The Science of the “Christmas Star”


O star of wonder, star of night,
Star with royal beauty bright,
Westward leading, still proceeding,
Guide us to thy perfect light.

It may be the most famous star in history. But was it real? Mentioned just once in the gospel of Matthew, the “Star of Bethlehem”, or the “Christmas Star”, may have guided three wise men from the East in search of a newborn king. A few words written on a scroll two thousand years ago isn’t much to go on, but astronomers have a few ideas that may explain the apparition of a star near the time of the birth of Jesus.

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Fraunhofer’s Lines and the Discovery of the Sun


This year– 2014– marks the 200th anniversary of many important events. The last war between nations on North American soil reached a crescendo when the Brits and Canadians burned down the White House in Washington. Louis XVIII was invited to reoccupy the French throne after Napoleon’s exile. And eight people were killed by the London Beer Flood in which a domino effect of ruptured vats released 1.4 million liters of beer into the streets. But an event of more lasting importance occurred in the labs of an astute German optician, Joseph von Fraunhofer, who discovered a series of gaps in the rainbow spectrum of the Sun that gave the first hints of what stars were made of.

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Miss Leavitt’s Stars and the Size of the Universe


Henrietta Leavitt

Nature does not give up her secrets easily. But sometimes, with great skill and effort, someone makes a truly important discovery and reveals knowledge even the wisest philosophers once believed to be beyond the reach of mankind.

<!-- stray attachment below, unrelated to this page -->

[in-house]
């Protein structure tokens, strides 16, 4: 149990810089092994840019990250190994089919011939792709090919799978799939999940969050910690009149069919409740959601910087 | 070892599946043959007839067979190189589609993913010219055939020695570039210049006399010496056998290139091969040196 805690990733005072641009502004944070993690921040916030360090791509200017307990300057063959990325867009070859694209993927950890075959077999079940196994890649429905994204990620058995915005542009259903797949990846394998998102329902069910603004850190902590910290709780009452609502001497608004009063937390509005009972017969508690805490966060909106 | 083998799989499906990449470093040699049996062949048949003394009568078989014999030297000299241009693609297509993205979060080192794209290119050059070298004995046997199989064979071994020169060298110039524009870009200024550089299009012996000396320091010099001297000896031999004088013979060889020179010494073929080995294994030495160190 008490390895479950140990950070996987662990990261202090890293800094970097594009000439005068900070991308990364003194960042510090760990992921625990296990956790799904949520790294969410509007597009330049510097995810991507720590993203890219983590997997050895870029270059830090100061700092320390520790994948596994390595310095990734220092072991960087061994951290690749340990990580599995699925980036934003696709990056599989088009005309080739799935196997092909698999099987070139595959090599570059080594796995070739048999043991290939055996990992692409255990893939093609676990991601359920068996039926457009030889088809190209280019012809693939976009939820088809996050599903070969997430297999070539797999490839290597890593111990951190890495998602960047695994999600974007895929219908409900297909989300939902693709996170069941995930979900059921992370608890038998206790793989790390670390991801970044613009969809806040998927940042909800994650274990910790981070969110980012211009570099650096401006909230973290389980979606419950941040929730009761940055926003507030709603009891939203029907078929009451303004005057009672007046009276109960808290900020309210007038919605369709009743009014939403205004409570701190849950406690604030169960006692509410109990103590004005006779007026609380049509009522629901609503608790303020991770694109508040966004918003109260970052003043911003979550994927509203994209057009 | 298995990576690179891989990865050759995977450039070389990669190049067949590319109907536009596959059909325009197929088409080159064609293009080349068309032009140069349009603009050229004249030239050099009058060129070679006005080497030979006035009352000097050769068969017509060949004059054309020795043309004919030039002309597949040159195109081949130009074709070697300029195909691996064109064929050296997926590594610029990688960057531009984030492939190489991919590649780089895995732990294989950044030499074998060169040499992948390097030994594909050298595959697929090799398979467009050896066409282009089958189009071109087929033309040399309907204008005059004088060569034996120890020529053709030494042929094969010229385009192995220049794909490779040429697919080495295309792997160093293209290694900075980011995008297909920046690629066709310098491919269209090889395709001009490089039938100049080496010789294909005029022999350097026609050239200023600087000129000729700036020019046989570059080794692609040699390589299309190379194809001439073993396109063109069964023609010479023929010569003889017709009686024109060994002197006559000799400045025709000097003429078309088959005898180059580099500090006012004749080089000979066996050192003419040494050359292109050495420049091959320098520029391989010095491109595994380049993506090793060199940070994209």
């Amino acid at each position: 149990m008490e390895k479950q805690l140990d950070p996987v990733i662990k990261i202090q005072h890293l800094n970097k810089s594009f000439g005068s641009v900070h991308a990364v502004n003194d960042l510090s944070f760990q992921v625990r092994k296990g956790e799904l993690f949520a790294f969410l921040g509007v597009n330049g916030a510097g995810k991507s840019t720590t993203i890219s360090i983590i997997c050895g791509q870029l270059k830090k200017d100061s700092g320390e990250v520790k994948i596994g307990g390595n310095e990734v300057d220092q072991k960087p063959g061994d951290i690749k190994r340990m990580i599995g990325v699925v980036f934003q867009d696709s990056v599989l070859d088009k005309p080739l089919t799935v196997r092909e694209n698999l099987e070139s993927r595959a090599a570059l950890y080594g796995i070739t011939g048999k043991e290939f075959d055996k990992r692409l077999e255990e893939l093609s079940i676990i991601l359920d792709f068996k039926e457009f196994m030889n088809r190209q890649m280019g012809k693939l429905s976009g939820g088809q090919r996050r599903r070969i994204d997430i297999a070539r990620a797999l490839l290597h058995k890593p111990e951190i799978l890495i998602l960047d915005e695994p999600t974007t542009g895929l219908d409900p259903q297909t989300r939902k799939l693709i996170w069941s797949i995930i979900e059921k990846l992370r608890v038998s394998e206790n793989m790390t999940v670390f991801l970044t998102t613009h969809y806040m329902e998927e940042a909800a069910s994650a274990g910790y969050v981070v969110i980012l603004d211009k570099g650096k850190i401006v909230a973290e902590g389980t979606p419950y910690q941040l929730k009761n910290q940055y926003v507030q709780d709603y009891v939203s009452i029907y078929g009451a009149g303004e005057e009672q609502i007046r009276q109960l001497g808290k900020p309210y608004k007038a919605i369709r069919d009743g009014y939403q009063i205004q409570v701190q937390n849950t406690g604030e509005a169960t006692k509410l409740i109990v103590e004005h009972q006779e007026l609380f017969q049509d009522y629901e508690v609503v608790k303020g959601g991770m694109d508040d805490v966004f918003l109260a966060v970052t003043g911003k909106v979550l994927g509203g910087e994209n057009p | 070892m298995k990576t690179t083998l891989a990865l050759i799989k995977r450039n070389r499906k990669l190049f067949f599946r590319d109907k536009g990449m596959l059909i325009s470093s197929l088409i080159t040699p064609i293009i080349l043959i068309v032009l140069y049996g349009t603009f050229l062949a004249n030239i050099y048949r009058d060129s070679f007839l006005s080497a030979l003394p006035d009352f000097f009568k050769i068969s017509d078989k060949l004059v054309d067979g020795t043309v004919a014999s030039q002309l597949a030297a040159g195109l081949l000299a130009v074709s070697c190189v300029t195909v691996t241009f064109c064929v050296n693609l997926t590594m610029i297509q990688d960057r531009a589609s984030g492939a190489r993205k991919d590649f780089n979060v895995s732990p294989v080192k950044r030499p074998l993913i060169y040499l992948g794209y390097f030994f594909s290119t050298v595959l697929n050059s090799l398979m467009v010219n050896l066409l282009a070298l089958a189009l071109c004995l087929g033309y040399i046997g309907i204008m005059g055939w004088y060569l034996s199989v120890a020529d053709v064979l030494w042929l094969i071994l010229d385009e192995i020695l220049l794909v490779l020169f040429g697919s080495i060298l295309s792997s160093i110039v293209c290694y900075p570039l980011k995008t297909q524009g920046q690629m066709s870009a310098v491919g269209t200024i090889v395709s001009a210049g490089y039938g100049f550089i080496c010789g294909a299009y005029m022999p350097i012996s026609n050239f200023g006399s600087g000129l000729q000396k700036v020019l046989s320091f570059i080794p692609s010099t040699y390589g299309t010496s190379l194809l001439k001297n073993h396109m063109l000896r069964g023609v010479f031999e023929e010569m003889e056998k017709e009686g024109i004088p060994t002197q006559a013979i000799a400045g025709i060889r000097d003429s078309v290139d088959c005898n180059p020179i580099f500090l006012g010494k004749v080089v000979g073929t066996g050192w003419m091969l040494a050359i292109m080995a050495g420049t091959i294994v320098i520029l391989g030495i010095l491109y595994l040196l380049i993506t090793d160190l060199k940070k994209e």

The composition of stars is one example.  In 1835, the French scientist Auguste Comte declared the composition of stars to be an example of knowledge forever beyond human understanding.  Just a few years after Comte’s death, 19th century astronomers carefully measured starlight with spectroscopes and discovered that stars are made of the same material found on Earth… hydrogen and carbon and oxygen, and other common elements.

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The Mule Driver Who Measured the Universe

At One-Minute Astronomer, we always have a soft spot for the “underdog astronomer”.  Someone who overcomes circumstance to make great astronomical discoveries with skill and curiosity and raw enthusiasm.

Today you get a snapshot of Milton Humason, a former mule driver and janitor who rose to work with Edwin Hubble to establish the distance scale of the universe and become one of the best-known American astronomers of the 20th century.

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Caesar’s Comet

caesar_juliusAncient stargazers recorded the appearance of dozens of bright comets.  These visiting “stars”, which appeared out of nowhere and caused widespread terror, were often taken as omens and signs of doom or great change.  So it was a great historical coincidence that one of the brightest comets in recorded history marked a truly traumatic event– the death of one of the most important statesmen in history, Julius Caesar, in 44 B.C.

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